Employee stole clothes worth millions over years - but each theft was below policy excess
Fashion retailer Ted Baker has lost a multi-million pound high court action against AXA for a series of thefts from its London warehouse.
Ted Baker had tried to claim for loss of profit after it discovered than a trusted employee had stolen stock from its warehouse for five years until he was discovered in 2008.
Ted Baker discovered the thefts by returns manager Joseph Okyere-Nsiah after it received an anonymous phone call.
The caller said that an employee was colluding with a delivery driver to steal stock at a rate of six or seven boxes at a time, usually on Friday morning.
Police found Okyere-Nsiah’s house, garden shed and garage were “jam packed” with Ted Baker clothes and accessories and it took a 7.5 tonne lorry to retrieve the goods, which he had resold.
Okyere-Nsiah was sentenced to three years in prison for the thefts.
Ted Baker then tried to claim for loss of profit arising from theft of inventory.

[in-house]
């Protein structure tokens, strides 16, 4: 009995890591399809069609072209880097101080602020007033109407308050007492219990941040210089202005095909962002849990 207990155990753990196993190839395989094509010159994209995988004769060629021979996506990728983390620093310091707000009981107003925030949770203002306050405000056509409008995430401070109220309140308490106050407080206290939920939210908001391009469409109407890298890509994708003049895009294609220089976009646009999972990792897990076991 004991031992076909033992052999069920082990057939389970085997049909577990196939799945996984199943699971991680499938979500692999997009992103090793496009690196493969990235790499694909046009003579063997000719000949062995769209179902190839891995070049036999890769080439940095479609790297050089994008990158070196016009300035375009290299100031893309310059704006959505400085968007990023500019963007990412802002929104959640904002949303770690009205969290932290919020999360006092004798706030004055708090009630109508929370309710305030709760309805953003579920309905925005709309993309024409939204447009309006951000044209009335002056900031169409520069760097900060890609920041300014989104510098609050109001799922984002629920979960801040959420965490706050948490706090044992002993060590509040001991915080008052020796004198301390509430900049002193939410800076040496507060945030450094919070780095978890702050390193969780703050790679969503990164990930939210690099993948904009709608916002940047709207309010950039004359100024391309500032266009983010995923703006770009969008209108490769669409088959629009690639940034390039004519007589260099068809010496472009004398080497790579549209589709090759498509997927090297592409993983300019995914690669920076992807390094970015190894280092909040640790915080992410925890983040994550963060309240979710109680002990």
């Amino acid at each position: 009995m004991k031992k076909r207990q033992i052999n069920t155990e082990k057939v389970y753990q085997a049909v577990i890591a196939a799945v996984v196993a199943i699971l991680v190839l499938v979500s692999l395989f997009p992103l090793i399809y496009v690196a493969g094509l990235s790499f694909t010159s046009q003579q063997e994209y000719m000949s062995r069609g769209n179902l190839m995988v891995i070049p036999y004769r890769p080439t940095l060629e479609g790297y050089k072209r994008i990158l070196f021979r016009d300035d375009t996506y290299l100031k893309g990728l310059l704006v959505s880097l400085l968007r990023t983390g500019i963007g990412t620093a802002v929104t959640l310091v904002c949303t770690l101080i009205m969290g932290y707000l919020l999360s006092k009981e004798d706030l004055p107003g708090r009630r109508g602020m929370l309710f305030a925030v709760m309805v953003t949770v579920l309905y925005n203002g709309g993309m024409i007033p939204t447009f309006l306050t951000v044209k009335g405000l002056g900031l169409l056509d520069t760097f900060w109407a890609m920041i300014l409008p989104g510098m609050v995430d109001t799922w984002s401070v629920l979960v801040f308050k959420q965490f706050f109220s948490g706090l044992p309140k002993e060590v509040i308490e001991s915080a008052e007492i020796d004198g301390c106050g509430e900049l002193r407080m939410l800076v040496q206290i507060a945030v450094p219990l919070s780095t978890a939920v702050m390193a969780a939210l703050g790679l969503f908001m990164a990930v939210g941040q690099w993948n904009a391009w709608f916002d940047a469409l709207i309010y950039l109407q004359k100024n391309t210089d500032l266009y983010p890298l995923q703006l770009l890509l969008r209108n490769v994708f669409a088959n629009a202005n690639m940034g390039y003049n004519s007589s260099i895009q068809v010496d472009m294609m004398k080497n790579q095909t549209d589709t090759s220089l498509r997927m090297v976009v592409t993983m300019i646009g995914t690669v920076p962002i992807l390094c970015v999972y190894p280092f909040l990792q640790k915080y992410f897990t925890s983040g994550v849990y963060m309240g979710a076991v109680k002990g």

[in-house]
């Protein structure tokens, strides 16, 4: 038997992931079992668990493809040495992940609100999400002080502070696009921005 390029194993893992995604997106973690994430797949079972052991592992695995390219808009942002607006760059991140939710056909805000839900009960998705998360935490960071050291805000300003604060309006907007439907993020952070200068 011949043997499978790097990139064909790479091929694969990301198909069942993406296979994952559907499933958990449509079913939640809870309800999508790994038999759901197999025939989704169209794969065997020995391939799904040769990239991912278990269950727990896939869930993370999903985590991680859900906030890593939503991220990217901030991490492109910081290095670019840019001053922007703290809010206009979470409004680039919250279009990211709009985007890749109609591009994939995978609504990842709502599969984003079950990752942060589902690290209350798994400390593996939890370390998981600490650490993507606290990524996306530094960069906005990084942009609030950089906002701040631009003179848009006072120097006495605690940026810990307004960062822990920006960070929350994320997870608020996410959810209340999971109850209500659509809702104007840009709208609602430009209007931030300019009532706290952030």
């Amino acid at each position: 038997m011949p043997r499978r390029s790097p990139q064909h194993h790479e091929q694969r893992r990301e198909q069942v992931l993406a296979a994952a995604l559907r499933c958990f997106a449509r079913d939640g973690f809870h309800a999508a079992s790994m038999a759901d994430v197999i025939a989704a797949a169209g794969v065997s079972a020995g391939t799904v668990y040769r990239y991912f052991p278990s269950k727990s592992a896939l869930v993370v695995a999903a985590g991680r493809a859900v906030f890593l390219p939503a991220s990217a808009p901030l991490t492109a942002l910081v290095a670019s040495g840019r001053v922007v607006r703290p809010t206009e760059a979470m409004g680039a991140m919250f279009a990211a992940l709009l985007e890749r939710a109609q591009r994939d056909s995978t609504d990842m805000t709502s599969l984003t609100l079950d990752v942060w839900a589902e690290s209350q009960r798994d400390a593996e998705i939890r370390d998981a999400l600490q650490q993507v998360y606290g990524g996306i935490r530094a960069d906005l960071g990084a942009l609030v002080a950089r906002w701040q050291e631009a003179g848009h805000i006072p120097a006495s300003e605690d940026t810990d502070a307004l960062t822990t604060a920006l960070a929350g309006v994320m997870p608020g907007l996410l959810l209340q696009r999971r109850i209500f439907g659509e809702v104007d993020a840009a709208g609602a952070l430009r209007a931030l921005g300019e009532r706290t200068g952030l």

AXA argued that it should not have to pay because Okyere-Nsiah’s thefts individually fell below the policy’s £5,000 claim threshold.
It also said that Ted Baker had not provided the documents needed to quantify the financial loss, despite requests from its loss adjustor Woodgate & Clark.
Judge Justice Eder agreed that Ted Baker was in breach of claims co-operation terms because it had not provided documents requested by AXA and its co-insurers Tokio Marine and Fusion, and had not proved any loss of profit exceeding the excess for each and every loss.
He added: “I have to say that I do not reach this conclusion with any great enthusiasm. There is no doubt that Ted Baker suffered substantial losses arising out of the thefts and such losses amounted, even on the defendants’ experts’ evidence, to some £2.16m
Ted Baker said it was disappointed with the outcome and was considering its options.
The court will determine the award of costs in coming weeks. Ted Baker ran up £2.6m in legal bills pursuing the claim but said the judgment would have no significant impact on its financial position.
An AXA spokesman said: “We do not relish getting involved in litigation with our customers but faced with a multi million pound claim where we firmly believe that any financial losses suffered fall within the policy excess we had no alternative but to defend the claim.”